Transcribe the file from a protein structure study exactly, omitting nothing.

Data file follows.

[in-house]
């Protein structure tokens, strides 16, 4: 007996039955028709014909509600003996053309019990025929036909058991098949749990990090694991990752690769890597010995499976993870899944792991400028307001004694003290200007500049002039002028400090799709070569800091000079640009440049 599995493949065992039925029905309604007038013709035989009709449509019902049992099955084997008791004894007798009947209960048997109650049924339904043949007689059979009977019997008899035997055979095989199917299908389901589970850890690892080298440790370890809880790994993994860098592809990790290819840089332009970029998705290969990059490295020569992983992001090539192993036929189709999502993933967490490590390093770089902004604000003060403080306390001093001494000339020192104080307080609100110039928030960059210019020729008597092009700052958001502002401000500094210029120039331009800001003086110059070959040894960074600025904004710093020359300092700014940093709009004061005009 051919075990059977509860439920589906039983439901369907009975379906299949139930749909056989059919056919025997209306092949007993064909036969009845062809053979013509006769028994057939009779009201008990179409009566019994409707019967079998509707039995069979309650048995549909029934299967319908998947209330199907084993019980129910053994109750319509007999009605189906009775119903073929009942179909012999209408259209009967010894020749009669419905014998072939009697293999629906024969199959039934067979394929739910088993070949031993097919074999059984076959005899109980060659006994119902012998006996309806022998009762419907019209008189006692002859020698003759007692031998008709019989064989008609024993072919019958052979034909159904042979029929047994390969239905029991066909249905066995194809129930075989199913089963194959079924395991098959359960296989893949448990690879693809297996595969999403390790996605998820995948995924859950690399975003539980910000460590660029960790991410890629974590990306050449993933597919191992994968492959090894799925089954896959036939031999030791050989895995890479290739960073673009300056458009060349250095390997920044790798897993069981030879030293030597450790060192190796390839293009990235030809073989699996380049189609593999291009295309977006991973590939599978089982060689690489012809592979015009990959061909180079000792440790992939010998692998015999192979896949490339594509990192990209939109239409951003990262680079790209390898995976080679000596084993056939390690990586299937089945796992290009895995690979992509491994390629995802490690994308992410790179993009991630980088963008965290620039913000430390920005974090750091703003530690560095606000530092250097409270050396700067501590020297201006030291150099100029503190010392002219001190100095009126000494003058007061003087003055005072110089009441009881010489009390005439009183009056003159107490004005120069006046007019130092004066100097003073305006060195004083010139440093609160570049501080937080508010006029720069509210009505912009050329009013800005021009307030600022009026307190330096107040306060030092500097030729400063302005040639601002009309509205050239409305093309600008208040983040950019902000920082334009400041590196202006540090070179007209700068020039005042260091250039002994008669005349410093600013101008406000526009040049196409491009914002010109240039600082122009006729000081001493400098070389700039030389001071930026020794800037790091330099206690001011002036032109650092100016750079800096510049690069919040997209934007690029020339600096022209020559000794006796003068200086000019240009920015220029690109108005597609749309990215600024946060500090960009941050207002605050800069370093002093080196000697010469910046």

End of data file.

[in-house]
């Protein structure tokens, strides 16, 4: 007996039955028709014909509600003996053309019990025929036909058991098949749990990090694991990752690769890597010995499976993870899944792991400028307001004694003290200007500049002039002028400090799709070569800091000079640009440049 599995493949065992039925029905309604007038013709035989009709449509019902049992099955084997008791004894007798009947209960048997109650049924339904043949007689059979009977019997008899035997055979095989199917299908389901589970850890690892080298440790370890809880790994993994860098592809990790290819840089332009970029998705290969990059490295020569992983992001090539192993036929189709999502993933967490490590390093770089902004604000003060403080306390001093001494000339020192104080307080609100110039928030960059210019020729008597092009700052958001502002401000500094210029120039331009800001003086110059070959040894960074600025904004710093020359300092700014940093709009004061005009 051919075990059977509860439920589906039983439901369907009975379906299949139930749909056989059919056919025997209306092949007993064909036969009845062809053979013509006769028994057939009779009201008990179409009566019994409707019967079998509707039995069979309650048995549909029934299967319908998947209330199907084993019980129910053994109750319509007999009605189906009775119903073929009942179909012999209408259209009967010894020749009669419905014998072939009697293999629906024969199959039934067979394929739910088993070949031993097919074999059984076959005899109980060659006994119902012998006996309806022998009762419907019209008189006692002859020698003759007692031998008709019989064989008609024993072919019958052979034909159904042979029929047994390969239905029991066909249905066995194809129930075989199913089963194959079924395991098959359960296989893949448990690879693809297996595969999403390790996605998820995948995924859950690399975003539980910000460590660029960790991410890629974590990306050449993933597919191992994968492959090894799925089954896959036939031999030791050989895995890479290739960073673009300056458009060349250095390997920044790798897993069981030879030293030597450790060192190796390839293009990235030809073989699996380049189609593999291009295309977006991973590939599978089982060689690489012809592979015009990959061909180079000792440790992939010998692998015999192979896949490339594509990192990209939109239409951003990262680079790209390898995976080679000596084993056939390690990586299937089945796992290009895995690979992509491994390629995802490690994308992410790179993009991630980088963008965290620039913000430390920005974090750091703003530690560095606000530092250097409270050396700067501590020297201006030291150099100029503190010392002219001190100095009126000494003058007061003087003055005072110089009441009881010489009390005439009183009056003159107490004005120069006046007019130092004066100097003073305006060195004083010139440093609160570049501080937080508010006029720069509210009505912009050329009013800005021009307030600022009026307190330096107040306060030092500097030729400063302005040639601002009309509205050239409305093309600008208040983040950019902000920082334009400041590196202006540090070179007209700068020039005042260091250039002994008669005349410093600013101008406000526009040049196409491009914002010109240039600082122009006729000081001493400098070389700039030389001071930026020794800037790091330099206690001011002036032109650092100016750079800096510049690069919040997209934007690029020339600096022209020559000794006796003068200086000019240009920015220029690109108005597609749309990215600024946060500090960009941050207002605050800069370093002093080196000697010469910046």